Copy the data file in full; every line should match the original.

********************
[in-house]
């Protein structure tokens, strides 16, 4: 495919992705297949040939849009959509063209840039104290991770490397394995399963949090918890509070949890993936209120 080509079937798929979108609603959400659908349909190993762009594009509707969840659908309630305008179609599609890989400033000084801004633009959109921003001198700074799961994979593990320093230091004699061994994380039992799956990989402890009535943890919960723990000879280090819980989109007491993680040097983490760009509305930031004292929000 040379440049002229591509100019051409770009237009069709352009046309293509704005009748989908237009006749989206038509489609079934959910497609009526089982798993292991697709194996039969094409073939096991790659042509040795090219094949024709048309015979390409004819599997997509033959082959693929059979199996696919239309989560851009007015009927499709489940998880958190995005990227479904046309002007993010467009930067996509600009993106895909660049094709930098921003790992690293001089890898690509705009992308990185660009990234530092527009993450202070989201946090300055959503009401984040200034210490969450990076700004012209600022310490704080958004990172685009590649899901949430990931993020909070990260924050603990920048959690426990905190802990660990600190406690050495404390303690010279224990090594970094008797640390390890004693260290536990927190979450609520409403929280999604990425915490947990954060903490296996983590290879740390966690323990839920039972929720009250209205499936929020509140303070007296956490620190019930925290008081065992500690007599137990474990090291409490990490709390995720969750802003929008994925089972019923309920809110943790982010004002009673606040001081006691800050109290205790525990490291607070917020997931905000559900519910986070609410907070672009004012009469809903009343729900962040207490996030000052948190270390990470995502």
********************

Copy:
[in-house]
């Protein structure tokens, strides 16, 4: 495919992705297949040939849009959509063209840039104290991770490397394995399963949090918890509070949890993936209120 080509079937798929979108609603959400659908349909190993762009594009509707969840659908309630305008179609599609890989400033000084801004633009959109921003001198700074799961994979593990320093230091004699061994994380039992799956990989402890009535943890919960723990000879280090819980989109007491993680040097983490760009509305930031004292929000 040379440049002229591509100019051409770009237009069709352009046309293509704005009748989908237009006749989206038509489609079934959910497609009526089982798993292991697709194996039969094409073939096991790659042509040795090219094949024709048309015979390409004819599997997509033959082959693929059979199996696919239309989560851009007015009927499709489940998880958190995005990227479904046309002007993010467009930067996509600009993106895909660049094709930098921003790992690293001089890898690509705009992308990185660009990234530092527009993450202070989201946090300055959503009401984040200034210490969450990076700004012209600022310490704080958004990172685009590649899901949430990931993020909070990260924050603990920048959690426990905190802990660990600190406690050495404390303690010279224990090594970094008797640390390890004693260290536990927190979450609520409403929280999604990425915490947990954060903490296996983590290879740390966690323990839920039972929720009250209205499936929020509140303070007296956490620190019930925290008081065992500690007599137990474990090291409490990490709390995720969750802003929008994925089972019923309920809110943790982010004002009673606040001081006691800050109290205790525990490291607070917020997931905000559900519910986070609410907070672009004012009469809903009343729900962040207490996030000052948190270390990470995502």